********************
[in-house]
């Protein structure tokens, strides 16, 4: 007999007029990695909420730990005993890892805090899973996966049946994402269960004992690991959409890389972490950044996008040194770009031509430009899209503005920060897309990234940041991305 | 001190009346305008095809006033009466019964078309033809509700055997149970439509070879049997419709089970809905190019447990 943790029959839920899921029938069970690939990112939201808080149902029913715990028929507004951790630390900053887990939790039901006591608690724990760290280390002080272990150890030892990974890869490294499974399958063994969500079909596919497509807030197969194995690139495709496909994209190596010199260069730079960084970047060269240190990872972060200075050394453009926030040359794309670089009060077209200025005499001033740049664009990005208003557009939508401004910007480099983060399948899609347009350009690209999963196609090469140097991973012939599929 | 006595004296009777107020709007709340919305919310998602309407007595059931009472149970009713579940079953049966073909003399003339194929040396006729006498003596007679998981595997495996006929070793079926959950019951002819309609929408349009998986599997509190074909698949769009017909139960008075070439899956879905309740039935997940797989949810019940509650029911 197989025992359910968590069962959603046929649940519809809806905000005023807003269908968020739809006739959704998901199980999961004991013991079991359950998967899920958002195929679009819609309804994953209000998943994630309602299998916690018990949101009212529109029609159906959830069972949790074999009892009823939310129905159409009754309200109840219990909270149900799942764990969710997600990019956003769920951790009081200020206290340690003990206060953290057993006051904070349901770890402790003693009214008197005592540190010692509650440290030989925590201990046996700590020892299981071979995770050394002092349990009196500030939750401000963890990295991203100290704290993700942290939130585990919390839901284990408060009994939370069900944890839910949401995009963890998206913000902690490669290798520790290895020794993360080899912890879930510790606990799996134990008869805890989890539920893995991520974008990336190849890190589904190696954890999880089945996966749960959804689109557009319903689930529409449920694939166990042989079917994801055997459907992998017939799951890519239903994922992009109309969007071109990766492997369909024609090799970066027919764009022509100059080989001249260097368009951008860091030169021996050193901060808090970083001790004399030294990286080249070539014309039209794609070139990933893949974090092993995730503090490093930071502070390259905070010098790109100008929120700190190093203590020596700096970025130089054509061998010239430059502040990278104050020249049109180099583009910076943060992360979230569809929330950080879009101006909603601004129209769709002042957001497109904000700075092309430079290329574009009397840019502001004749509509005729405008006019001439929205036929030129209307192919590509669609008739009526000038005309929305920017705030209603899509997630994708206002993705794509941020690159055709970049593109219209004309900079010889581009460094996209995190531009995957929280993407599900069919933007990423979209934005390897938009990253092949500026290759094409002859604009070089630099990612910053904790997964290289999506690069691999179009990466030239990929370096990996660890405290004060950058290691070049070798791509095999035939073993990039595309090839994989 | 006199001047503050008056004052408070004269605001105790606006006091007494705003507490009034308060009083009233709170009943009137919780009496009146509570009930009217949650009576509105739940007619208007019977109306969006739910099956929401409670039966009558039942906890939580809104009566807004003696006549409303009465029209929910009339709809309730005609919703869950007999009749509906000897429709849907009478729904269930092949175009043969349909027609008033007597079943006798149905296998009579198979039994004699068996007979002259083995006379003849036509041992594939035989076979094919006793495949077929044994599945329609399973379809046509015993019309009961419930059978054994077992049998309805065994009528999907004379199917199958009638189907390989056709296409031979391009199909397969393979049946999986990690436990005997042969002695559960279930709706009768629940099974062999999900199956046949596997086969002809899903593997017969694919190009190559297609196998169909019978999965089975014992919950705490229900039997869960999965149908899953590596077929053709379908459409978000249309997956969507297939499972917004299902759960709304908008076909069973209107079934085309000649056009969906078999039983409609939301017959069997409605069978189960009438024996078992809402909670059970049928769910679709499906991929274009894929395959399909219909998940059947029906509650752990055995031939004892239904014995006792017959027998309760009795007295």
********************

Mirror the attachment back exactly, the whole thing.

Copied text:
[in-house]
């Protein structure tokens, strides 16, 4: 007999007029990695909420730990005993890892805090899973996966049946994402269960004992690991959409890389972490950044996008040194770009031509430009899209503005920060897309990234940041991305 | 001190009346305008095809006033009466019964078309033809509700055997149970439509070879049997419709089970809905190019447990 943790029959839920899921029938069970690939990112939201808080149902029913715990028929507004951790630390900053887990939790039901006591608690724990760290280390002080272990150890030892990974890869490294499974399958063994969500079909596919497509807030197969194995690139495709496909994209190596010199260069730079960084970047060269240190990872972060200075050394453009926030040359794309670089009060077209200025005499001033740049664009990005208003557009939508401004910007480099983060399948899609347009350009690209999963196609090469140097991973012939599929 | 006595004296009777107020709007709340919305919310998602309407007595059931009472149970009713579940079953049966073909003399003339194929040396006729006498003596007679998981595997495996006929070793079926959950019951002819309609929408349009998986599997509190074909698949769009017909139960008075070439899956879905309740039935997940797989949810019940509650029911 197989025992359910968590069962959603046929649940519809809806905000005023807003269908968020739809006739959704998901199980999961004991013991079991359950998967899920958002195929679009819609309804994953209000998943994630309602299998916690018990949101009212529109029609159906959830069972949790074999009892009823939310129905159409009754309200109840219990909270149900799942764990969710997600990019956003769920951790009081200020206290340690003990206060953290057993006051904070349901770890402790003693009214008197005592540190010692509650440290030989925590201990046996700590020892299981071979995770050394002092349990009196500030939750401000963890990295991203100290704290993700942290939130585990919390839901284990408060009994939370069900944890839910949401995009963890998206913000902690490669290798520790290895020794993360080899912890879930510790606990799996134990008869805890989890539920893995991520974008990336190849890190589904190696954890999880089945996966749960959804689109557009319903689930529409449920694939166990042989079917994801055997459907992998017939799951890519239903994922992009109309969007071109990766492997369909024609090799970066027919764009022509100059080989001249260097368009951008860091030169021996050193901060808090970083001790004399030294990286080249070539014309039209794609070139990933893949974090092993995730503090490093930071502070390259905070010098790109100008929120700190190093203590020596700096970025130089054509061998010239430059502040990278104050020249049109180099583009910076943060992360979230569809929330950080879009101006909603601004129209769709002042957001497109904000700075092309430079290329574009009397840019502001004749509509005729405008006019001439929205036929030129209307192919590509669609008739009526000038005309929305920017705030209603899509997630994708206002993705794509941020690159055709970049593109219209004309900079010889581009460094996209995190531009995957929280993407599900069919933007990423979209934005390897938009990253092949500026290759094409002859604009070089630099990612910053904790997964290289999506690069691999179009990466030239990929370096990996660890405290004060950058290691070049070798791509095999035939073993990039595309090839994989 | 006199001047503050008056004052408070004269605001105790606006006091007494705003507490009034308060009083009233709170009943009137919780009496009146509570009930009217949650009576509105739940007619208007019977109306969006739910099956929401409670039966009558039942906890939580809104009566807004003696006549409303009465029209929910009339709809309730005609919703869950007999009749509906000897429709849907009478729904269930092949175009043969349909027609008033007597079943006798149905296998009579198979039994004699068996007979002259083995006379003849036509041992594939035989076979094919006793495949077929044994599945329609399973379809046509015993019309009961419930059978054994077992049998309805065994009528999907004379199917199958009638189907390989056709296409031979391009199909397969393979049946999986990690436990005997042969002695559960279930709706009768629940099974062999999900199956046949596997086969002809899903593997017969694919190009190559297609196998169909019978999965089975014992919950705490229900039997869960999965149908899953590596077929053709379908459409978000249309997956969507297939499972917004299902759960709304908008076909069973209107079934085309000649056009969906078999039983409609939301017959069997409605069978189960009438024996078992809402909670059970049928769910679709499906991929274009894929395959399909219909998940059947029906509650752990055995031939004892239904014995006792017959027998309760009795007295």